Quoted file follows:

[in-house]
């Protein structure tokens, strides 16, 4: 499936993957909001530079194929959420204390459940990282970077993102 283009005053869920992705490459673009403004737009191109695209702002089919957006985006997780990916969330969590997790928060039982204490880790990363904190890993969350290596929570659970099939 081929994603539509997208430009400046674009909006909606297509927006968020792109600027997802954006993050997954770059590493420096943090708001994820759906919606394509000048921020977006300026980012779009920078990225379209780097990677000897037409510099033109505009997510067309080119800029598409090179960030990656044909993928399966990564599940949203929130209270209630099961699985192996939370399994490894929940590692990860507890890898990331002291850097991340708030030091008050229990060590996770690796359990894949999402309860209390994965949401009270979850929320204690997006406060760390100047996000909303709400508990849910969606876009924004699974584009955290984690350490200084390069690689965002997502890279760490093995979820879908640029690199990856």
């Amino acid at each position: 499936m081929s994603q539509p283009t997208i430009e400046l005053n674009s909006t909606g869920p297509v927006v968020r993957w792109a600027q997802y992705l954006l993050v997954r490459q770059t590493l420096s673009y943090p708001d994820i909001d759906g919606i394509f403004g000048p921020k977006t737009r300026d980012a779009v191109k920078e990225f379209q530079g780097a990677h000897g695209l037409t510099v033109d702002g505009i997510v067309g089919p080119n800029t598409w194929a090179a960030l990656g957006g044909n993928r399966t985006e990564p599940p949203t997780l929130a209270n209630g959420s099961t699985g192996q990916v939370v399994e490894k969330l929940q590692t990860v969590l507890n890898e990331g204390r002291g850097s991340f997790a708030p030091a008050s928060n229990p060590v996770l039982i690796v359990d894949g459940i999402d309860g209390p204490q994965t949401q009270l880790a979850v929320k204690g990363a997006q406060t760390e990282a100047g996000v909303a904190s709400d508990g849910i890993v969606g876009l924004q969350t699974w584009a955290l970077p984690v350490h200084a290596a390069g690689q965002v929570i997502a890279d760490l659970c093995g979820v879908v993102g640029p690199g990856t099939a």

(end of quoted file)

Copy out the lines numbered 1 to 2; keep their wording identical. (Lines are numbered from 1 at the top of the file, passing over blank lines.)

[in-house]
């Protein structure tokens, strides 16, 4: 499936993957909001530079194929959420204390459940990282970077993102 283009005053869920992705490459673009403004737009191109695209702002089919957006985006997780990916969330969590997790928060039982204490880790990363904190890993969350290596929570659970099939 081929994603539509997208430009400046674009909006909606297509927006968020792109600027997802954006993050997954770059590493420096943090708001994820759906919606394509000048921020977006300026980012779009920078990225379209780097990677000897037409510099033109505009997510067309080119800029598409090179960030990656044909993928399966990564599940949203929130209270209630099961699985192996939370399994490894929940590692990860507890890898990331002291850097991340708030030091008050229990060590996770690796359990894949999402309860209390994965949401009270979850929320204690997006406060760390100047996000909303709400508990849910969606876009924004699974584009955290984690350490200084390069690689965002997502890279760490093995979820879908640029690199990856």